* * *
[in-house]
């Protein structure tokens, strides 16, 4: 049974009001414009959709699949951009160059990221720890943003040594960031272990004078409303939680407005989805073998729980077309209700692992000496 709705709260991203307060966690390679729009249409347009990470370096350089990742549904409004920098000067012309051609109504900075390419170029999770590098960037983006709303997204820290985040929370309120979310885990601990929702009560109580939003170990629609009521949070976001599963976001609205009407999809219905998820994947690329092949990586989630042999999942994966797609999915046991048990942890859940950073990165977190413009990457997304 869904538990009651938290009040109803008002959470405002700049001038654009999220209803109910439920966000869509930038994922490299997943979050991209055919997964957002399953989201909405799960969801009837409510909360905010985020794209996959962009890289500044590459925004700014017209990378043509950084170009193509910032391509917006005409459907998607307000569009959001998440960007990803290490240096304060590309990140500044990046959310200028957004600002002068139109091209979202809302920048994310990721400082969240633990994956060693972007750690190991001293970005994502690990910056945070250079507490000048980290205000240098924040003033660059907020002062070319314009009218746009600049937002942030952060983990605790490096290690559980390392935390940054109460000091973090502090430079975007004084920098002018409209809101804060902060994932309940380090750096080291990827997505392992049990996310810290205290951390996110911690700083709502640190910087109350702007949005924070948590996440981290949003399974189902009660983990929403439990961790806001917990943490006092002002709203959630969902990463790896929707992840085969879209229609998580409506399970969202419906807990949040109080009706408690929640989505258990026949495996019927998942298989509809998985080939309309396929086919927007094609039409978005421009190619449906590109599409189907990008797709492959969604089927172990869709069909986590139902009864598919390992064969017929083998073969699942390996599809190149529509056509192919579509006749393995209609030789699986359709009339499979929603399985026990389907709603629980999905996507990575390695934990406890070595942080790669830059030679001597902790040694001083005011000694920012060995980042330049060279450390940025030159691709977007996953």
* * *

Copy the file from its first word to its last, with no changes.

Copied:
[in-house]
């Protein structure tokens, strides 16, 4: 049974009001414009959709699949951009160059990221720890943003040594960031272990004078409303939680407005989805073998729980077309209700692992000496 709705709260991203307060966690390679729009249409347009990470370096350089990742549904409004920098000067012309051609109504900075390419170029999770590098960037983006709303997204820290985040929370309120979310885990601990929702009560109580939003170990629609009521949070976001599963976001609205009407999809219905998820994947690329092949990586989630042999999942994966797609999915046991048990942890859940950073990165977190413009990457997304 869904538990009651938290009040109803008002959470405002700049001038654009999220209803109910439920966000869509930038994922490299997943979050991209055919997964957002399953989201909405799960969801009837409510909360905010985020794209996959962009890289500044590459925004700014017209990378043509950084170009193509910032391509917006005409459907998607307000569009959001998440960007990803290490240096304060590309990140500044990046959310200028957004600002002068139109091209979202809302920048994310990721400082969240633990994956060693972007750690190991001293970005994502690990910056945070250079507490000048980290205000240098924040003033660059907020002062070319314009009218746009600049937002942030952060983990605790490096290690559980390392935390940054109460000091973090502090430079975007004084920098002018409209809101804060902060994932309940380090750096080291990827997505392992049990996310810290205290951390996110911690700083709502640190910087109350702007949005924070948590996440981290949003399974189902009660983990929403439990961790806001917990943490006092002002709203959630969902990463790896929707992840085969879209229609998580409506399970969202419906807990949040109080009706408690929640989505258990026949495996019927998942298989509809998985080939309309396929086919927007094609039409978005421009190619449906590109599409189907990008797709492959969604089927172990869709069909986590139902009864598919390992064969017929083998073969699942390996599809190149529509056509192919579509006749393995209609030789699986359709009339499979929603399985026990389907709603629980999905996507990575390695934990406890070595942080790669830059030679001597902790040694001083005011000694920012060995980042330049060279450390940025030159691709977007996953």